Eggplant!

Definitely my favorite…

I started with a bit of i-cord, then use YOs to get up to 6 st to get started.  I worked in green for a bit, then introduced the purple, decreasing the green by one st every other row.  Because intarsia and circular knitting don’t mix, I had to carry both colors across until the leaves were done.  I used both yarns for the YOs and for knitting into the YOs (just imagine that they are slightly “hairy” leaves!)  Magically, when I was done with the leaves, I was also happy with the circumference, so once I went to all purple, I also went to all K.  Both colors are Patons Canadiana from an old fruit hat kit.

Coming soon – a manly version!

Top-Down No Math Hat

Hi!  I know you’re here for the hat pattern, which is the most popular thing here.  But I wanted to let you know that my new book is up on Amazon!  Check it out!

Click for a bigger image

So, I was browsing yarn.com’s closeouts (one of my favorite things to do!) and saw this adorable (and sadly discontinued) Classic Elite Bubbles. Something inside me shouted out “Kid hat!” I tossed a ball into my cart. It arrived, and sure enough, the “Kid hat!” refrain was still playing. But the ball was a bit smaller than I had hoped. It still seemed like “about a hat’s worth,” but I’d need to use every yard.

I also was in no mood to do a gauge swatch or a bunch of math, nor try to figure out exactly how much yarn the top shaping on a hat would take, so I could determine when to start… I just wanted to get knitting. So I did. Here’s how.

Yarn: whatever you like. Any weight – truly doesn’t matter. About a hat’s worth (I do this by squishing it in my hand and seeing if it kinda feels like squishing a hat. As you can tell, I’m a bit cavalier with my knitting.) I made a kid’s hat with one ball (61 yards) of bulky yarn here. I’m guessing two balls would be plenty for a grown-up hat.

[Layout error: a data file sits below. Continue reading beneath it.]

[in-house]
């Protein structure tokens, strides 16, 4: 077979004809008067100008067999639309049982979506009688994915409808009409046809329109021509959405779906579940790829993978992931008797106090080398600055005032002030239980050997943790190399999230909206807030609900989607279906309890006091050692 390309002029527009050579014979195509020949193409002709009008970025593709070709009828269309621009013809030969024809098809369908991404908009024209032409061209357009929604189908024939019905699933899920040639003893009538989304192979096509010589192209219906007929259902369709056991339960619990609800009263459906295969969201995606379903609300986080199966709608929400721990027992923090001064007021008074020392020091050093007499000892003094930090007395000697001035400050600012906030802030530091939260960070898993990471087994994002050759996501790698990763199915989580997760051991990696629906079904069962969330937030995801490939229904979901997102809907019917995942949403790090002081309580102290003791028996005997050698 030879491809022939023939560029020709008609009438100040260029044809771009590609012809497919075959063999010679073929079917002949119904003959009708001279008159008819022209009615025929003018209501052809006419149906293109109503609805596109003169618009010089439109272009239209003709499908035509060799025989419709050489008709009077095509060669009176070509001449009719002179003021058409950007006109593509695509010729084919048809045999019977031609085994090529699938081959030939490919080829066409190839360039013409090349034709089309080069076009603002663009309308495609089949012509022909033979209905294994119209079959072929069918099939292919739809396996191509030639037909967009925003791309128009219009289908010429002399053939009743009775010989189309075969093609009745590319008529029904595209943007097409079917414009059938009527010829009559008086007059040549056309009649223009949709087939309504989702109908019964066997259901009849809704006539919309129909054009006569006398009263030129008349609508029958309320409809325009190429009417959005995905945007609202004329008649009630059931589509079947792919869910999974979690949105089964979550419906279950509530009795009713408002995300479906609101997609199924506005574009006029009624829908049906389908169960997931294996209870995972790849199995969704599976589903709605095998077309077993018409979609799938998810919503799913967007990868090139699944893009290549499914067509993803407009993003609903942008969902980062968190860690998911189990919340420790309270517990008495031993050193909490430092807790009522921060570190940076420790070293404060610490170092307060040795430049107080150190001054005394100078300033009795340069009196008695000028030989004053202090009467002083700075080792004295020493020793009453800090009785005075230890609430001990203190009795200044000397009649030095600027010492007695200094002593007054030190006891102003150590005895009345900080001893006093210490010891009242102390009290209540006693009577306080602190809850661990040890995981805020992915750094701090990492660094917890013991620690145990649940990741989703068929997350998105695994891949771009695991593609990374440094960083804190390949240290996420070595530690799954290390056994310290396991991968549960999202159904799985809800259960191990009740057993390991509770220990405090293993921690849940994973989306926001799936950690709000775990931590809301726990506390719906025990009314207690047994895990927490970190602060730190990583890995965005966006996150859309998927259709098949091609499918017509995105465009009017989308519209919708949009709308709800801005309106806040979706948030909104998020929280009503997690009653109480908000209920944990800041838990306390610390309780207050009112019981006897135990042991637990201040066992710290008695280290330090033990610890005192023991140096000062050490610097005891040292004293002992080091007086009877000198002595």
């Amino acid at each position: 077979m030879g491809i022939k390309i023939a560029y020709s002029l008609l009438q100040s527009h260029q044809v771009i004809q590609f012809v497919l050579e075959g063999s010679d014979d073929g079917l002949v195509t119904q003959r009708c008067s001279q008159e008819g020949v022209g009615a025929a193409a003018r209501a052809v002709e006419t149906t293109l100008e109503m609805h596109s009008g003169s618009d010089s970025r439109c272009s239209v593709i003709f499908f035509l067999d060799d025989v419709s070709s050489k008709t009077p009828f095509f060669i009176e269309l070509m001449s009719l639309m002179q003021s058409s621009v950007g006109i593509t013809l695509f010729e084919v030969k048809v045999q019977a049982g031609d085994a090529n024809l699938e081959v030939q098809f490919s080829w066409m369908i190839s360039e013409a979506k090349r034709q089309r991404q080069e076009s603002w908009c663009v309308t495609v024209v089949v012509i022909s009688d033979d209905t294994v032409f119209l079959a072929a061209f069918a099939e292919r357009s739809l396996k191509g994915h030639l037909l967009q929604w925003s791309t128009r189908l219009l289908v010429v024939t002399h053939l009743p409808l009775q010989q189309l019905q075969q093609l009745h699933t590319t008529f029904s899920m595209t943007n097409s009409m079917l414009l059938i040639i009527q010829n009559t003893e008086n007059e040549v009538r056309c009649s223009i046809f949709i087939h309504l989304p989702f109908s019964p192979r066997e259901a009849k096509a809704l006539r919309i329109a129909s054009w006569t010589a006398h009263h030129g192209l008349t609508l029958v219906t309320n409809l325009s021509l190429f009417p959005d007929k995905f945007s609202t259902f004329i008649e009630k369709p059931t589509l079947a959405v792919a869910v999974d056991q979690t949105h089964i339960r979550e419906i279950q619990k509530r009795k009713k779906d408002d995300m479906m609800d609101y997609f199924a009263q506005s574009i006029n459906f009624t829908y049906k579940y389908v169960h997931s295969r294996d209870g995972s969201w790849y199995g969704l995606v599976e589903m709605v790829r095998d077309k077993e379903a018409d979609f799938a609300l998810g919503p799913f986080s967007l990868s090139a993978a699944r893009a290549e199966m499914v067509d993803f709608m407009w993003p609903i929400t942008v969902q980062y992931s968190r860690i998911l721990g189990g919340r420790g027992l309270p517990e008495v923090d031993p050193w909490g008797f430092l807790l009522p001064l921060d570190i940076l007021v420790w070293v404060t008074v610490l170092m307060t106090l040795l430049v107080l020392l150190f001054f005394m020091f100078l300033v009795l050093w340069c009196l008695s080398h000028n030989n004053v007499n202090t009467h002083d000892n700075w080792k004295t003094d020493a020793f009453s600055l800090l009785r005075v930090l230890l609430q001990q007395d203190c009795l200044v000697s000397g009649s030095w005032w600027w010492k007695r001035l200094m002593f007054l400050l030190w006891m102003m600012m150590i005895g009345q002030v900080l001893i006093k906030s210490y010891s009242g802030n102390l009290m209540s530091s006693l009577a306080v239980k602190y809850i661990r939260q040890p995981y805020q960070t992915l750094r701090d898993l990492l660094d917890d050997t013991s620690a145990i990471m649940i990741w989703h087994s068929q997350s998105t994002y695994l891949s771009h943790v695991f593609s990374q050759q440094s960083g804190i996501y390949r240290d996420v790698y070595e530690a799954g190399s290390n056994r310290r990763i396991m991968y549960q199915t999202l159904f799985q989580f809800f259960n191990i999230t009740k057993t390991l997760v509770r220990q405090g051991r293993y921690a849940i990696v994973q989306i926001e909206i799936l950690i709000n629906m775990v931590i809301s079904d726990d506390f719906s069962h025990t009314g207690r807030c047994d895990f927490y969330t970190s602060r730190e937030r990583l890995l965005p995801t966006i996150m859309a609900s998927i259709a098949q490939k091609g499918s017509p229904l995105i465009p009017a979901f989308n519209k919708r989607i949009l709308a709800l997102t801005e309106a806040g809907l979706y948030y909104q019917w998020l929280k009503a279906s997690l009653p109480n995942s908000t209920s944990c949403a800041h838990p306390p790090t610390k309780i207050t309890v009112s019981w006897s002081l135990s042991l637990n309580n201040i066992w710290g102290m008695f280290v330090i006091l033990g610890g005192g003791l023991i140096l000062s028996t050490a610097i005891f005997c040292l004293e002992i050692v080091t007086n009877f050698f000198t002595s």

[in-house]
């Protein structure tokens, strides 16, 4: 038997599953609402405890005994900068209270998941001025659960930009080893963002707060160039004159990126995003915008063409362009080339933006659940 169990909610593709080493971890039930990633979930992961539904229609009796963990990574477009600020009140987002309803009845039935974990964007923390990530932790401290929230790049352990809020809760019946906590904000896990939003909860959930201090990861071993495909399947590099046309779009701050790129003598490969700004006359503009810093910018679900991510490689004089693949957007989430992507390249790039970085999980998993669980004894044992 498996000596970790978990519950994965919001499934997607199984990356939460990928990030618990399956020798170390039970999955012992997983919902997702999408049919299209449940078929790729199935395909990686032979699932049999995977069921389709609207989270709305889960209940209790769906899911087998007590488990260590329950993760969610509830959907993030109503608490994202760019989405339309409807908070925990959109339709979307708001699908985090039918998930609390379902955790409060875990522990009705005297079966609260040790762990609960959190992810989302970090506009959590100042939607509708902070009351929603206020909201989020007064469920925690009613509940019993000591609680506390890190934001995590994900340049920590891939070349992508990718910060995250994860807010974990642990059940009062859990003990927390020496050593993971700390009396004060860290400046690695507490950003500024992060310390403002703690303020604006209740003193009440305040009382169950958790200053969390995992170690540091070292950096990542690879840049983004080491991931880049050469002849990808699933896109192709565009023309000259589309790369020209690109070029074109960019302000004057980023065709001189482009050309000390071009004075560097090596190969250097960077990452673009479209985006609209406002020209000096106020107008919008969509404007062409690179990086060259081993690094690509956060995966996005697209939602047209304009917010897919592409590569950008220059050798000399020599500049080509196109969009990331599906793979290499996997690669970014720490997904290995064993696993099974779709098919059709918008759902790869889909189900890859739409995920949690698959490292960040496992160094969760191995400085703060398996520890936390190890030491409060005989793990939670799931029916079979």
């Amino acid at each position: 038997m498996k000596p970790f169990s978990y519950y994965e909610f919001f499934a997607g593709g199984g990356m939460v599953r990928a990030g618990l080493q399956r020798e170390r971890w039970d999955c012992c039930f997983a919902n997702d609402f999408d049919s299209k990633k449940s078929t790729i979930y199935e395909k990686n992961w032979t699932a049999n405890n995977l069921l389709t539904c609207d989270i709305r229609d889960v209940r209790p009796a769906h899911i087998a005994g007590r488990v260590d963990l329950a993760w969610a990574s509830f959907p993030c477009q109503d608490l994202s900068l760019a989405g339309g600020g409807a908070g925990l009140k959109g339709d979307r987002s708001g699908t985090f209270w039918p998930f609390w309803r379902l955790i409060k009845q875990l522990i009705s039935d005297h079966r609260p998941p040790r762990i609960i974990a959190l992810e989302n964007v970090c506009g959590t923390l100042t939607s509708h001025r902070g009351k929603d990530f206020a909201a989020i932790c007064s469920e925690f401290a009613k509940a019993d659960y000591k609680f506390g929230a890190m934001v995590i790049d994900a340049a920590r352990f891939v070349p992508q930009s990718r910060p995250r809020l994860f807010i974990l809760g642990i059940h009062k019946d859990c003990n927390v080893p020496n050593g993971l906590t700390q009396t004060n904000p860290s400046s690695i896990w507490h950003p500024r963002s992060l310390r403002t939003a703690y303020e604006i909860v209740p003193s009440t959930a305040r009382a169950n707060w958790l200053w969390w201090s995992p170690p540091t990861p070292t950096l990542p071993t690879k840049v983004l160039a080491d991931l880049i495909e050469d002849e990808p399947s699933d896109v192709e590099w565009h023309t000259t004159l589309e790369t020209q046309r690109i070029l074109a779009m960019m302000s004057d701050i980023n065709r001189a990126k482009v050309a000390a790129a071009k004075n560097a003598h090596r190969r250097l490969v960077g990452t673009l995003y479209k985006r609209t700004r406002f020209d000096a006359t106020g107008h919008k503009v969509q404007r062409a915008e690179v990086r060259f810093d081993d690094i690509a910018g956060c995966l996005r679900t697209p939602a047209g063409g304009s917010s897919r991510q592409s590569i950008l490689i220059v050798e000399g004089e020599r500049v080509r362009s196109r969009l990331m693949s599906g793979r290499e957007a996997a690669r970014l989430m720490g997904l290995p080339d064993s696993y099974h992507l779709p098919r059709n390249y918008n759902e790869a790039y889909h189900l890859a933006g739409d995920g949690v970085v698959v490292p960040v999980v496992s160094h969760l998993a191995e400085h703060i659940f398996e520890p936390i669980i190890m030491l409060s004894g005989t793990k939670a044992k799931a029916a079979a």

Needles: whatever the label calls for, or a bit smaller. You can use dpns to start, then switch to a smallish (24”) circular, or you can stay on dpns throughout, or you can magic loop it.

Notions: a tapestry needle and a freewheeling attitude.

Click for a bigger image

CO 6 st. Distribute evenly on 3 dpns, or use a magic loop. Join, being careful not to twist.
Row 1 (and all odd rows): k
Row 2: yo, k1, repeat to end (12 st)
Row 4: yo, k2, repeat to end (18 st)
Row 6: yo, k3, repeat to end (24 st)

You see what I’m doing here, right? Increasing 6 st in every other row, lining up the yos to make pretty swirly lines.

Continue in this manner until the circumference of your knitting is a little smaller (an inch less? Thereabouts?) than the circumference of the head you’re knitting for. (The astute knitter will notice that I am not planning to block. No, I’m not. It’s all part of my cavalier plan.)

Row 23 (or whatever) and all odd rows: k
Row 24 (or whatever): yo, k to 2 st before the next yo, ssk, repeat to end

Repeat these two rows until you only have a few yards left, or until it looks like a hat. Then k solid for 3-4 rows, or until you run out of yarn. This will give you a little rolled brim. BO loosely. Sew in the ends.

Voila! A hat with no math!


Psst – have you seen the Manly Version of this hat?

Six Years Late

Every so often, I decide that I love a blog enough that I will read the complete archives.  I did it with Mimi Smartypants, and I did it with Miss Minimalist, and I’d do it for WhiteHotTruth if I hadn’t been reading her from the get-go.  These days I’m working my way through the copious archives of the Yarn Harlot, aka Stephanie Pearl-McPhee.  I’m up to 2004, which is about the time that I had an article published in Knitty.  This one.

So I’m reading along, enjoying her harlotry, when she casually mentions that a new Knitty is up, and how good the articles are.  And then comes the thunderbolt:

The one about colour should be required reading, and the advice given in the short row shoulder one is pretty darned good too.

Yah – that’s my article.  I had to click the link to be sure.

“Required reading!”  Can you believe it??  Stephanie Pearl-McPhee!  I mean, she’s brilliant and she’s funny and she has the best name in the world, and…  she liked my article.

Pardon me while I grin for a very long time.

And… six years late… Thank you, Stephanie!